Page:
A key witness in Dallas Buyers Club's case against iiNet has defended the rights holder's actions against alleged pirates, particularly the so-called 'discovery letters' that are sent to those found infringing copyright.
Counsel for iiNet cross-examined Michael Wickstrom, a royalties expert and vice president of Voltage Pictures, the company that claims copyright over the "Dallas Buyers Club" film.
In a tense round of questioning, Wickstrom defended the process of contacting copyright infringers individually. He denied questions from iiNet's lawyers that the letters were used to "threaten the account holder with litigation" or make demands, and argued that they were not always used to seek financial damages from suspected pirates.
According to Wickstrom, a letter of discovery simply informs an internet user that their IP address "has been identified with copyright infringement".
"There are no scare tactics, there are facts," he said. "Any settlement amount that is disclosed, that is the attorney's decision. That's on a letter-by-letter, case-by-case basis.
"You infer that we're demanding. We're saying that we encourage [the alleged infringer] to seek legal advice," he added. "It's stating there's an investigation, it's stating there was a serious offence, and as a good faith settlement we will agree to 'x' amount."
Wickstrom noted that sending letters to the account holder linked to an IP address was acceptable because "generally the account holder is the one infringing".
'That press would ruin us'
However, Wickstrom did offer a caveat on the discovery process, saying that rights holders were not interested in chasing every person found to be infringing copyright.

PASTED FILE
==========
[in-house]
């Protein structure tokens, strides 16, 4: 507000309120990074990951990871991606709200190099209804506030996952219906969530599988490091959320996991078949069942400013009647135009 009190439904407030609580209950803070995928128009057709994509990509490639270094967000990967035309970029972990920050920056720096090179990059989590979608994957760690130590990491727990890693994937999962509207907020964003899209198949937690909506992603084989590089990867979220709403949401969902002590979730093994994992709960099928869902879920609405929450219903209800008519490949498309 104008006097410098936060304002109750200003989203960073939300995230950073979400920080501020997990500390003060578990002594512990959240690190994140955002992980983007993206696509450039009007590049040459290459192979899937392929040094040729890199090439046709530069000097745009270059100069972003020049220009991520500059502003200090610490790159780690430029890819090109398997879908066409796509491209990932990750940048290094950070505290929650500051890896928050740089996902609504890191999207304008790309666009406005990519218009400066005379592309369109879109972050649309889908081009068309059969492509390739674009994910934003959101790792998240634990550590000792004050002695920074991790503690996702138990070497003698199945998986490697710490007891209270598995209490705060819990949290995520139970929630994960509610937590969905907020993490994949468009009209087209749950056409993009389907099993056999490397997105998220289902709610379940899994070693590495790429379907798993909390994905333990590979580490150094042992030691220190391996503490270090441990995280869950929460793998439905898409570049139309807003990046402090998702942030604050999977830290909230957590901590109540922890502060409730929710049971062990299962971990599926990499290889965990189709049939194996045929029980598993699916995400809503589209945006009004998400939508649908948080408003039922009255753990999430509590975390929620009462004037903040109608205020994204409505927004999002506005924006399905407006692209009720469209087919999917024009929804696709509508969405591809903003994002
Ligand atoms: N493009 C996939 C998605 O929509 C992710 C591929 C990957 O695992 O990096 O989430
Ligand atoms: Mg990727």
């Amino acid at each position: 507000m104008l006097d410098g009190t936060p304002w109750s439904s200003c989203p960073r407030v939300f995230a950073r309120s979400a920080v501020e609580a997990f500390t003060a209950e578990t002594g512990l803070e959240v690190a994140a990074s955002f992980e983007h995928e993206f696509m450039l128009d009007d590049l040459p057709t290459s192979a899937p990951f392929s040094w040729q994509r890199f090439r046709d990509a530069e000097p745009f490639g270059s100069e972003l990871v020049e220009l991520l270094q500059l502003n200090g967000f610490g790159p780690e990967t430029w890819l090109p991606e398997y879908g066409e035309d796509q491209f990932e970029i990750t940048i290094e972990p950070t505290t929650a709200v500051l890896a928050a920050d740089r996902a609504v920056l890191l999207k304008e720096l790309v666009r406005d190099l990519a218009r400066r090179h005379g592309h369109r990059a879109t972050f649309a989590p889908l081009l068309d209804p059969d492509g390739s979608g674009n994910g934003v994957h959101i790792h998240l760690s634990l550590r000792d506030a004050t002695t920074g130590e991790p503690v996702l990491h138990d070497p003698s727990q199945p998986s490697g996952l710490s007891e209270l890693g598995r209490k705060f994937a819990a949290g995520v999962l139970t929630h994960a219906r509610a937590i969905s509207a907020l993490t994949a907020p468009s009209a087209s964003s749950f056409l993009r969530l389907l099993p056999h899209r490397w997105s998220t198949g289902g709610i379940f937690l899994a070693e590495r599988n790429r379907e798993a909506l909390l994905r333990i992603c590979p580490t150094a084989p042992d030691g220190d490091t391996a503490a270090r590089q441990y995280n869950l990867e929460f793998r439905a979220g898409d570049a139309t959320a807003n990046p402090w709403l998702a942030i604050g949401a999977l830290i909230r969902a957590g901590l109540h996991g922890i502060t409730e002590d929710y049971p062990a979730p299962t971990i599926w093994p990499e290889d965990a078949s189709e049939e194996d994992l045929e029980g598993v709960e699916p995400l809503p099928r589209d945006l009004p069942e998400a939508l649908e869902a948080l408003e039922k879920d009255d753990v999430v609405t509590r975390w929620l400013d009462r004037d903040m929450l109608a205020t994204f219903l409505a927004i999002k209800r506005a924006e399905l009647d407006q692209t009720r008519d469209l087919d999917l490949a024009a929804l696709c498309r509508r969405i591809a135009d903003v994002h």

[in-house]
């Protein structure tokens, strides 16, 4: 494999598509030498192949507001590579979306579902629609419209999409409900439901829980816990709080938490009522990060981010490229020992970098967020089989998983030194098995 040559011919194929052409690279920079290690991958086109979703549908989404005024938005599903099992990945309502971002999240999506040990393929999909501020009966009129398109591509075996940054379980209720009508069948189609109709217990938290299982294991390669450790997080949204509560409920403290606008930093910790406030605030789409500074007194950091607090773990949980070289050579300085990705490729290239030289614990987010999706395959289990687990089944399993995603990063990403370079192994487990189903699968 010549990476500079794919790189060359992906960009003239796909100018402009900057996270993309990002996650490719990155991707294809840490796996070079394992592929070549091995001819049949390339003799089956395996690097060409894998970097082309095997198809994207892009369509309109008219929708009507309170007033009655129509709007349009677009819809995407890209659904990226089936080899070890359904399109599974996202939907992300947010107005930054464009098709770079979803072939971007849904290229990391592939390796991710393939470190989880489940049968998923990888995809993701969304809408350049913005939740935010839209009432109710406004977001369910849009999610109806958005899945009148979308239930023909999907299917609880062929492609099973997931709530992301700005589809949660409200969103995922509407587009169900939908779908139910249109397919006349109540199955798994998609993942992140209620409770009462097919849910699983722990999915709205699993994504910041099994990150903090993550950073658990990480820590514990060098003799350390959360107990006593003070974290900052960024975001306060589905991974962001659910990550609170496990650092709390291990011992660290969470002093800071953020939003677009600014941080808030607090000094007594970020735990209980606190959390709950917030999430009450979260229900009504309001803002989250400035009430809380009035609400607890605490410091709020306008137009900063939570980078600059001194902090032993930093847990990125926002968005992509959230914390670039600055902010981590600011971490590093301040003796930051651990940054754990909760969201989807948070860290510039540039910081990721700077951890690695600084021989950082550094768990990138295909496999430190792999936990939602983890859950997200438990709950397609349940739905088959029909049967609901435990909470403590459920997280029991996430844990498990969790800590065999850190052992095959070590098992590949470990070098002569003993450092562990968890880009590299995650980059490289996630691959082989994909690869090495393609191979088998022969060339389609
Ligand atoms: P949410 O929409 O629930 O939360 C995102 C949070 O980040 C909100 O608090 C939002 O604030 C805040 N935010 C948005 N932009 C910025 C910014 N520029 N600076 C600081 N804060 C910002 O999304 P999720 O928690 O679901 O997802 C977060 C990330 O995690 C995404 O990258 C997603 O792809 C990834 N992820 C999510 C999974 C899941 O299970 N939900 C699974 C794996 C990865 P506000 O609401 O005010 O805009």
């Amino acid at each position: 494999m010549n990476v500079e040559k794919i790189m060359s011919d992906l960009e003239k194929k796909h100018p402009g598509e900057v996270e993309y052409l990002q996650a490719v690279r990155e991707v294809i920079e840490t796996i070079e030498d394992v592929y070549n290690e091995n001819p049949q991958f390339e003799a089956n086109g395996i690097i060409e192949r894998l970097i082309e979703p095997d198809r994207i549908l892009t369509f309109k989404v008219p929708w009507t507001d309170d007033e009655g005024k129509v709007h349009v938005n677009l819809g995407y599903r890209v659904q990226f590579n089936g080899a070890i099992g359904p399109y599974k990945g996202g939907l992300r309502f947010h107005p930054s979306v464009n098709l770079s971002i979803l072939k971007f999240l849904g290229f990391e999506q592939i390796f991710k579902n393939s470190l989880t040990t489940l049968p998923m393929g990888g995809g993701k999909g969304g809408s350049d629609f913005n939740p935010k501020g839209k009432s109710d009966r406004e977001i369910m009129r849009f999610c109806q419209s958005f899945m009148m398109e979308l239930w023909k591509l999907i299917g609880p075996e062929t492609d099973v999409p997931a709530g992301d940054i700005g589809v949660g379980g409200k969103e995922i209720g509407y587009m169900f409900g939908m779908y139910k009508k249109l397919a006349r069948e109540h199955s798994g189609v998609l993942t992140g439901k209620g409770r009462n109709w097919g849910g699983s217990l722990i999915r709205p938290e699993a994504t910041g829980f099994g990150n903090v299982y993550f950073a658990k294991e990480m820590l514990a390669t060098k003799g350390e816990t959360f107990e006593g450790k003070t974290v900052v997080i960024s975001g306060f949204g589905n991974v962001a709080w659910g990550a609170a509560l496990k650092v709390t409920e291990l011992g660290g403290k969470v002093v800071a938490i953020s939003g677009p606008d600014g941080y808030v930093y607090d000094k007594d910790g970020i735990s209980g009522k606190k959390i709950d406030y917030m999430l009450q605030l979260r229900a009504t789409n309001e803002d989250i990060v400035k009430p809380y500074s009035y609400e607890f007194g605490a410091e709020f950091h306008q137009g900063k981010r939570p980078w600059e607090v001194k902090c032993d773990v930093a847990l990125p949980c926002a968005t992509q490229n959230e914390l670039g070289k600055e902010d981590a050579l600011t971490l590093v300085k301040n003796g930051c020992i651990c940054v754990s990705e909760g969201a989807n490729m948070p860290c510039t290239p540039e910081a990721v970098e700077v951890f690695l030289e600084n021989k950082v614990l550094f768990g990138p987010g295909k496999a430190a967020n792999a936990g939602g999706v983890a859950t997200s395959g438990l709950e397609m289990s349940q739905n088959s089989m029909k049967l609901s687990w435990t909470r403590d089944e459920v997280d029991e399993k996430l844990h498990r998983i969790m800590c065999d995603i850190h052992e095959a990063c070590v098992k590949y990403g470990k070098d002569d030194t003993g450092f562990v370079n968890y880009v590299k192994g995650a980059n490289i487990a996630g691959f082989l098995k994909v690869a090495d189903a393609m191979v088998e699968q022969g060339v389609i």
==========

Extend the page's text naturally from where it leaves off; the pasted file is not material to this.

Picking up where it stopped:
"A lot of those letters are going to military folks, schools, halfway houses, the mentally disabled, welfare [recipients]... how can I possibly pursue those people?" he said.
"We are very concerned with the press saying, 'How dare Voltage pursue someone in the military, or an autistic child'...that press would ruin us."
Similarly, Wickstrom conceded that the company instructs lawyers to "dismiss" piracy conducted through open networks, because it is "too hard" to find the individual downloader.
"But I will say to the account holders, 'Do something about your network, put a password on it'," he said.
In addition to a warning to pirates, Wickstrom defended the practice of directing fines directly towards individuals, saying this kind of "serious" action was warranted when the Australian distributor had paid a significant sum of money for the rights to the film.
"There's a settlement amount on a parking fine, there should be some sort of amount in the letter," he said. "If I ripped up my parking ticket, I would assume the court would proceed with further steps."
Counsel for Dallas Buyers Club is seeking to keep the courts out of the eventual settlement process in the iiNet case, if the court finds in its favour. However, Wickstrom said his experience was that, in most cases, a letter from a rights holder is a "good deterrent" to further piracy.
"All I request is that our local attorneys send a warning, because I don't anticipate a settlement from them except a warning. This is truly not about the money here, it's about stopping illegal piracy," he said.
"What are we going to do? Just sit there and let them share the file?"